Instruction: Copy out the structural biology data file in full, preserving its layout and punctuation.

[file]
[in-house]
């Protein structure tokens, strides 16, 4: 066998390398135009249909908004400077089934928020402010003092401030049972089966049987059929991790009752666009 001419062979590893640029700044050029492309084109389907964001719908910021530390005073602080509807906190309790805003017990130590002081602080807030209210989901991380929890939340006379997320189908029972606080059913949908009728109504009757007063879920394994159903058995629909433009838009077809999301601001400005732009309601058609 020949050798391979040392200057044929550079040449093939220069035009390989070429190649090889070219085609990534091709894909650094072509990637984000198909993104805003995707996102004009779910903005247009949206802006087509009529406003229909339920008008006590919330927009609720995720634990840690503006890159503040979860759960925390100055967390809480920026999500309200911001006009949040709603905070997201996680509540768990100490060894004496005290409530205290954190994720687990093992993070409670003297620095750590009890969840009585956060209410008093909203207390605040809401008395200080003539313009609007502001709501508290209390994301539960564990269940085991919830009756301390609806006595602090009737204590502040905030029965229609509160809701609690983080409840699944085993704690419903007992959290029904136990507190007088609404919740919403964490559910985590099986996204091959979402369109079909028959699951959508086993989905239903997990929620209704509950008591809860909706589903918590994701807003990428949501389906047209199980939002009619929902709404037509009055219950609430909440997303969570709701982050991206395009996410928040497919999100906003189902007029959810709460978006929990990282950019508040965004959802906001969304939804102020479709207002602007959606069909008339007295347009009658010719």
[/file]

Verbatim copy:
[in-house]
């Protein structure tokens, strides 16, 4: 066998390398135009249909908004400077089934928020402010003092401030049972089966049987059929991790009752666009 001419062979590893640029700044050029492309084109389907964001719908910021530390005073602080509807906190309790805003017990130590002081602080807030209210989901991380929890939340006379997320189908029972606080059913949908009728109504009757007063879920394994159903058995629909433009838009077809999301601001400005732009309601058609 020949050798391979040392200057044929550079040449093939220069035009390989070429190649090889070219085609990534091709894909650094072509990637984000198909993104805003995707996102004009779910903005247009949206802006087509009529406003229909339920008008006590919330927009609720995720634990840690503006890159503040979860759960925390100055967390809480920026999500309200911001006009949040709603905070997201996680509540768990100490060894004496005290409530205290954190994720687990093992993070409670003297620095750590009890969840009585956060209410008093909203207390605040809401008395200080003539313009609007502001709501508290209390994301539960564990269940085991919830009756301390609806006595602090009737204590502040905030029965229609509160809701609690983080409840699944085993704690419903007992959290029904136990507190007088609404919740919403964490559910985590099986996204091959979402369109079909028959699951959508086993989905239903997990929620209704509950008591809860909706589903918590994701807003990428949501389906047209199980939002009619929902709404037509009055219950609430909440997303969570709701982050991206395009996410928040497919999100906003189902007029959810709460978006929990990282950019508040965004959802906001969304939804102020479709207002602007959606069909008339007295347009009658010719």